In addition, Caulk is also missing a number of key staffers (about 8 or 9, as I recall) at the district office. He will be challenged to pull together a solid team in a hurry. Perhaps this helps to explain why the first administrative meeting of the year was called "chaos" by one principal.
|FCPS Superintendent Manny Caulk|
Typically, a superintendent has a host of support staff around to handle preparations for various aspects of district leadership meetings. Caulk has a skeleton crew, and it apparently showed - at least, I hope that's the explanation. The principal reported that early indications were "more of the same," a reference to the laissez-faire leadership shown by former Superintendent Tom Shelton which led to long-standing administrative problems being unaddressed, important questions from principals being left unanswered, and a toxic work climate. Unfortunately, in his first meeting, Caulk showed elements of being overwhelmed.
Is Manny in over his head? Let's hope not. But time will ultimately tell.
Despite several strong arguments in favor of his selection (which no doubt included the Board's calculation that selecting the districts first permanent African American Superintendent would cause the NAACP to stand down) as much as anything else, Fayette County needs Caulk to be a competent, well-organized, and insightful manager, who focuses on reestablishing FCPS as the well-run district it has traditionally been, and I wish him well in that endeavor. But in the end, and as trite as the statement has become, it is about the kids, not Manny. Poor management has eroded the perception of what was once the state's flagship district. The most important contribution Caulk could make would be to assure that his vision, and that of the Board, is well-communicated, and implemented throughout the district in an efficient and competent fashion.
The district does not need a superman. The district needs a superintendent.
New interim principal announced for Bryan Station High School; changes in other administrative postsThis from the Herald-Leader:
Five days into his tenure as Fayette County Schools superintendent, Manny Caulk is filling open positions and naming new principals as a start to closing the district's achievement gap.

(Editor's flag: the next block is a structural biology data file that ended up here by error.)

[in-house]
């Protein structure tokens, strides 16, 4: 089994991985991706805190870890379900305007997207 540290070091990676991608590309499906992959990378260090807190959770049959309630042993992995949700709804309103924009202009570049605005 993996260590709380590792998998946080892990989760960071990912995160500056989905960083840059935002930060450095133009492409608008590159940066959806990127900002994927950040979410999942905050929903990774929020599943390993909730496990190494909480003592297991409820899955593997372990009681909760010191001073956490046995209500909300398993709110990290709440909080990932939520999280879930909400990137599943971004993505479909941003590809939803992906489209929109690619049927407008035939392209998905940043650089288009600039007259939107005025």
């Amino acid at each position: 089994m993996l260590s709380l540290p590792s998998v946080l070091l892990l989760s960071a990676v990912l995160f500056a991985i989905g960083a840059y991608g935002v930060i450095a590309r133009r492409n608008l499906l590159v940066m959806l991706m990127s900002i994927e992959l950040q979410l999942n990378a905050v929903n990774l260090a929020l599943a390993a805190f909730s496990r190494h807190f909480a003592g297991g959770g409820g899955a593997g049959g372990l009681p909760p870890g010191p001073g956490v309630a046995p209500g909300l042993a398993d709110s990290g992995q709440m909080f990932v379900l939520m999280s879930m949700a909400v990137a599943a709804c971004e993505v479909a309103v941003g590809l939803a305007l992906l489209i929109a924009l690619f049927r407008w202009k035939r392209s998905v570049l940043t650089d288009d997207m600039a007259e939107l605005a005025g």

"Leadership matters," Caulk said.
Among the schools that have new leaders is Bryan Station High School, which the state has labeled as persistently low-achieving. Principal Mike Henderson and an associate principal at the school recently retired, leaving open positions.
Kentucky Education Commissioner Terry Holliday has said Fayette County Public Schools must close the achievement gap between minority, disabled and poor students and other students, or face state action.
Specifically, state education officials have said that Fayette County has not given Bryan Station enough support.
But the district has many low-performing schools, and during the recent redistricting process, parents balked at having their children reassigned to struggling schools.
"Having the right leaders in place is just the beginning," Caulk said. "We need a transformation plan, and that starts with great leadership. We have partners from the state Department of Education to help with technical assistance, and our district is committed to providing the resources, systems and structures to meet our moral imperative to prepare every student to excel in college, career and life."
Caulk said the process of filling the open leadership positions has been a learning experience.
"The bottom line is student success," Caulk said. "It's imperative that we accelerate the closing of the achievement gap, and I'm already beginning to see that in urban districts like we have here in Fayette County, superintendents need a different set of tools and strategies in order to take swift and decisive action to support our high-asset schools."
James McMillin, who has been associate principal at Tates Creek Middle School for the past three years, has been appointed interim principal at Bryan Station High School, officials said in a news release Friday night. Carl Hayden, who has been administrative dean at Carter G. Woodson Academy for two years, will be interim associate principal at Bryan Station.
They will join Fred Snodgrass, who became administrative dean at Bryan Station last month, and retired principal Debbie Tronzo, who served as acting principal at Bryan Station over the summer. Tronzo will remain at Bryan Station in a leadership coaching position "to help ensure the new team has every opportunity to succeed," the news release said.
Other changes Caulk announced Friday include selecting Wade Stanfield as interim principal at Eastside Technical Center. Stanfield was principal at Lexington Traditional Magnet School last year. LTMS associate principal Danita Johnson will serve as Tates Creek Middle School interim associate principal, filling the vacancy created by McMillin's departure.
A team of retired principals will lead Lexington Traditional Magnet School. Jane Dreidame (retired Southern Middle principal) and Jock Gum (retired Morton Middle principal) will share responsibilities as interim principal. Retired Edythe J. Hayes Middle School principal Vicki Mundy will step in as interim associate principal.
Other new principals named for the 2015-16 school year include:
■ Cardinal Valley Elementary: Larry Donithan, interim;
■ Garden Springs Elementary: Joey Sheroan;
■ Meadowthorpe Elementary: Barbara Albaugh and Jane Gettler, co-interims;
■ New elementary on Georgetown Road: Shamiah Ford;
■ New elementary in Hamburg: Sarah Woodford;
■ Russell Cave Elementary: Amber Catron;
■ The Learning Center at Linlee: Chris Salyers, interim.